Under the new health law, all states had the option to expand Medicaid to insure more adults. California did it, and now that state has fewer uninsured people than Texas, which is now number one. Robert Greenwald is director of Harvard Law School’s Center for Health Law and Policy Innovation. He spoke to a group of Houston health leaders, suggesting they use new ways of framing the issue in the next legislative session. Greenwald says one major problem is refuting Governor Perry’s repeated claim that Medicaid is a broken system.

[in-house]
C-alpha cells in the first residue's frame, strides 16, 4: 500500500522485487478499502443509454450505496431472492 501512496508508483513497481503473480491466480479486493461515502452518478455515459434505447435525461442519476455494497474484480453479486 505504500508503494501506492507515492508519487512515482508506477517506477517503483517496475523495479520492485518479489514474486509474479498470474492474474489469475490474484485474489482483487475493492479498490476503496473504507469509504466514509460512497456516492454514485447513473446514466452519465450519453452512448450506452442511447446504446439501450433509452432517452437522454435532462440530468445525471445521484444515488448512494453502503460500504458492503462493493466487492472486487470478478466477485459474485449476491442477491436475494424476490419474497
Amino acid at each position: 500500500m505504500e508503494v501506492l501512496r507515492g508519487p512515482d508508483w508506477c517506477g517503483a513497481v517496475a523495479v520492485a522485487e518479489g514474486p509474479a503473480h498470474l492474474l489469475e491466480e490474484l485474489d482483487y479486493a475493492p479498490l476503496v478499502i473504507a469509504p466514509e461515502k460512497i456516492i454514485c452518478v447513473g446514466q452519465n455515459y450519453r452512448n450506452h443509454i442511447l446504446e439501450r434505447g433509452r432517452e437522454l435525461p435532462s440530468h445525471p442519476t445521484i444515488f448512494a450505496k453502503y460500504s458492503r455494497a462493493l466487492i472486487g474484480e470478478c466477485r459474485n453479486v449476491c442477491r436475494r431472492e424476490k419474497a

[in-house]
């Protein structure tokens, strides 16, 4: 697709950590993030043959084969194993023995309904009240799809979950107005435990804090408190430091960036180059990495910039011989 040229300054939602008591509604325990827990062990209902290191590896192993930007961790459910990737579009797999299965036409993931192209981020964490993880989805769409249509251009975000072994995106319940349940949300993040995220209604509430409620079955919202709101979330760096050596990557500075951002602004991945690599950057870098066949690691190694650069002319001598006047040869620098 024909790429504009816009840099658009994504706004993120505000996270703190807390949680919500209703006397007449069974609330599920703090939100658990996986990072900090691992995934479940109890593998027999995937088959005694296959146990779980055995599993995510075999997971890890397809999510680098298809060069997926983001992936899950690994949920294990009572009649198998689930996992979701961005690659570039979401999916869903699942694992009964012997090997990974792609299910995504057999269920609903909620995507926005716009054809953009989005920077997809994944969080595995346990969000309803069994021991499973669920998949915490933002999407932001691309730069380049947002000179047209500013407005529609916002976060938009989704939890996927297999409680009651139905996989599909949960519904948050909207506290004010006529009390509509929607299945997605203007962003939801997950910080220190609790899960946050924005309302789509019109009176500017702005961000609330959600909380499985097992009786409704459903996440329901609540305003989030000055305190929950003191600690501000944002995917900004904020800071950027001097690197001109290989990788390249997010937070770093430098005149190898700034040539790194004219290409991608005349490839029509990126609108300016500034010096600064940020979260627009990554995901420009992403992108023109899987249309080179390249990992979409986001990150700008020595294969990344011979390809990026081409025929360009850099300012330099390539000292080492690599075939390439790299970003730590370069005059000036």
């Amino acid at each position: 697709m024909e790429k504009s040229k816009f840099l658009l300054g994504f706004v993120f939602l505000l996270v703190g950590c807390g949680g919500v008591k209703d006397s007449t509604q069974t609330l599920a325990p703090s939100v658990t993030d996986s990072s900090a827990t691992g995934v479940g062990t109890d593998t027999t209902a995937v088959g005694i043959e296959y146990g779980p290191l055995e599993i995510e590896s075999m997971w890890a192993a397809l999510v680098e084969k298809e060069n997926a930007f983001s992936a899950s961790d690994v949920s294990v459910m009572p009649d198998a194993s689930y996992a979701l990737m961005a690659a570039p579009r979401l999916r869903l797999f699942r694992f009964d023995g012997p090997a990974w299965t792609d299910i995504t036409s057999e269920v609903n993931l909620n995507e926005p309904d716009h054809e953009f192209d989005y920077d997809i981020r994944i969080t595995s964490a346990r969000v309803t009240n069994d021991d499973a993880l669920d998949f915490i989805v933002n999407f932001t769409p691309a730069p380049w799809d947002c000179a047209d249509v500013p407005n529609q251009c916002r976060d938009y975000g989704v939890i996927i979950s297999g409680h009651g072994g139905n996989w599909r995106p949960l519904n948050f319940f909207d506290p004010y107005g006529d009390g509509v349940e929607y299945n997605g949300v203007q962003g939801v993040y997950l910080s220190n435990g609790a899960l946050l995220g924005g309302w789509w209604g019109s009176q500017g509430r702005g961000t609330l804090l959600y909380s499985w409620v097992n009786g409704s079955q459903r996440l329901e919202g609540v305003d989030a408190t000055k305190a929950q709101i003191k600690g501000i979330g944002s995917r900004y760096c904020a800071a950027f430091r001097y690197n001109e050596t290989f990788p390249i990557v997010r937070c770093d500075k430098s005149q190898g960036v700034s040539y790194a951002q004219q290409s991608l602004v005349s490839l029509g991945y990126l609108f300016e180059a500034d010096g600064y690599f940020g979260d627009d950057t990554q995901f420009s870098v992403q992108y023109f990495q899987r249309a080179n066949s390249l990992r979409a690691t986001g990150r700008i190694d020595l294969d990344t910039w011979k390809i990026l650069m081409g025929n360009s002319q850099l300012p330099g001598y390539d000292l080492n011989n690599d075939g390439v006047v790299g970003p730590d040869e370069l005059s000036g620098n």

“It’s not that Medicaid is broken, it’s that Medicaid is expensive. And the reason it’s expensive especially in a place like Texas is that it’s limited to the most disabled, sickest, elderly population,” Greenwald said.
Greenwald says it would be different if Medicaid was offered to low-income, working adults. That population is relatively healthy and young. Getting them covered would not cost as much as the current program, and it would save money in the long run by keeping them healthy.
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